A powerful tool provided by Amazon Web Services (AWS), CloudFormation enables users to provision and manage cloud services using code. It makes it easier to define infrastructure with templates that describe how various resources such as RDS databases, S3 buckets, and EC2 instances should be set up. By utilizing CloudFormation, complex infrastructures can be automatically deployed, consistency is maintained across environments, and configuration replication is simple. This improves cloud application scalability and maintenance by simplifying the control of infrastructure as code.

Firstly, we will use CloudFormation to create resources, or stacks. The specifications for these resources are included in a file called a CloudFormation template. What is a template’s greatest benefit? It’s reusable! This is where CloudFormation comes in quite handy when building stacks. Code can be used to create resources, and when needed, the template can be saved for later deployment. You can also keep the template in your S3 bucket on the cloud, which guarantees longevity and has an eleven-nine reliability rating.

  1. Go to Cloudformation in your AWS console and click on “Create Stack”. 
  2. Select “Create template in designer” and click on “Create template in designer”.

3. Select “YAML” and select “template” at the bottom.

4. Copy and paste the code below in the code section.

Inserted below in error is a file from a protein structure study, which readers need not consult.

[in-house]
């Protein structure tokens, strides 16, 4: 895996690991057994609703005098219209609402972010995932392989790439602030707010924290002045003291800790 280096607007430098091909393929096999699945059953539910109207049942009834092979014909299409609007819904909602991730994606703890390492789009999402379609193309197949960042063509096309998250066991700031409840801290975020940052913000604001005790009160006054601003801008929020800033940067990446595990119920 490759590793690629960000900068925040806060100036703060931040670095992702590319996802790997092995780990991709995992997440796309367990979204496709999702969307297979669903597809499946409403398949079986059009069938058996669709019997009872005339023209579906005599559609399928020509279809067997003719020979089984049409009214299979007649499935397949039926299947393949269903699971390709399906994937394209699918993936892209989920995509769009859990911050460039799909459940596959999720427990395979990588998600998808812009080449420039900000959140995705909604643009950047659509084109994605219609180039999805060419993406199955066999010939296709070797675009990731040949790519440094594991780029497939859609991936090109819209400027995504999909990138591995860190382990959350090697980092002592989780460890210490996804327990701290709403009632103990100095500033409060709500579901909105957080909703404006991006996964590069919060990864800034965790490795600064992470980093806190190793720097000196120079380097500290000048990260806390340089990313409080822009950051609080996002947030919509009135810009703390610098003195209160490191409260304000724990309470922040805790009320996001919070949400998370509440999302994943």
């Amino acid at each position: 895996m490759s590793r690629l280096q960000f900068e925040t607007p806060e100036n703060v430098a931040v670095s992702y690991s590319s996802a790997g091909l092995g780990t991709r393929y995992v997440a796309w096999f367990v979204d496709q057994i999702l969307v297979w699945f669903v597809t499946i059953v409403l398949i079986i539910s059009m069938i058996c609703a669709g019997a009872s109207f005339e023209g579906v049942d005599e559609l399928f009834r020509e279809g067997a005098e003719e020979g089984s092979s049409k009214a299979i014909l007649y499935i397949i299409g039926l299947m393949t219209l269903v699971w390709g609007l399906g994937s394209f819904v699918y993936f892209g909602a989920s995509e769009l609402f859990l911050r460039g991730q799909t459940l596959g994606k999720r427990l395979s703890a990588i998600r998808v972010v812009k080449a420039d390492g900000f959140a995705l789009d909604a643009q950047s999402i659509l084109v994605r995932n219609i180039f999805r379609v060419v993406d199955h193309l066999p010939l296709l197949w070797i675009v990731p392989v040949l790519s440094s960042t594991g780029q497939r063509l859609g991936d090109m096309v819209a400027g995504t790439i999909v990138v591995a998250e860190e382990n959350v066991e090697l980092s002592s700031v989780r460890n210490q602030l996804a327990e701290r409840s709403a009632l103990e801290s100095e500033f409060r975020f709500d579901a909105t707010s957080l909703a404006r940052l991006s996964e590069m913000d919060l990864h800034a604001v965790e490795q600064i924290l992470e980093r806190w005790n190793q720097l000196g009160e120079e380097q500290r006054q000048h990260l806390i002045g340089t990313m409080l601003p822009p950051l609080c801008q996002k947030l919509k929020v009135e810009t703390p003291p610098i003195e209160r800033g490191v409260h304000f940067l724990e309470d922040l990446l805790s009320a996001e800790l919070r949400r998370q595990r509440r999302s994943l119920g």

AWSTemplateFormatVersion: 2010-09-09



Type: ‘AWS::EC2::Instance’


   InstanceType: t2.small

   ImageId: ami-087c17d1fe0178315


     !Ref TestEC2S3AppSecurityGroup


Type: ‘AWS::EC2::SecurityGroup’


   GroupDescription: Enable SSH access via port 22


     IpProtocol: tcp

       FromPort: ’22’

       ToPort: ’22’



Type: ‘AWS::S3::Bucket’

DeletionPolicy: Delete

5. After this click on save as shown below. You will have 2 choices either save in the S3 or your local system. Choose S3 and select “save”.

The instance is linked to the security group for safeguarding. Subsequently, we’ll store the template in our S3 bucket, enabling us to effortlessly deploy another stack of resources (comprising an EC2 instance and a security group) whenever required. Furthermore, should we need to adjust the instance type from t2.small to t2.large, or vice versa, we can seamlessly do so, provided we have the template saved.

6. After you save the template, click on the “Create Stack”, it’s the cloud icon on the top.

7. Click on next and leave everything as it is and create a stack.

8. After the stack creation is successful then in the cloudformation events you will see “CREATE_IN_PROGRESS”.

9. You can check if the instance is created or not by going to the EC2 page.

To provide a clearer depiction of our process, we construct a new stack consisting of AWS resources, such as an EC2 instance. We generate the template using CloudFormation. Consequently, in the CloudFormation stack, you can observe the running EC2 instance. Initially, we utilized a t2.micro instance, and then we upgraded to a t2.small for our subsequent stack. Following the creation of the template and stack of resources, we stored everything in our S3 bucket. With the template saved in the bucket, we can easily use the same stack that is stored in the S3 and launch the stack.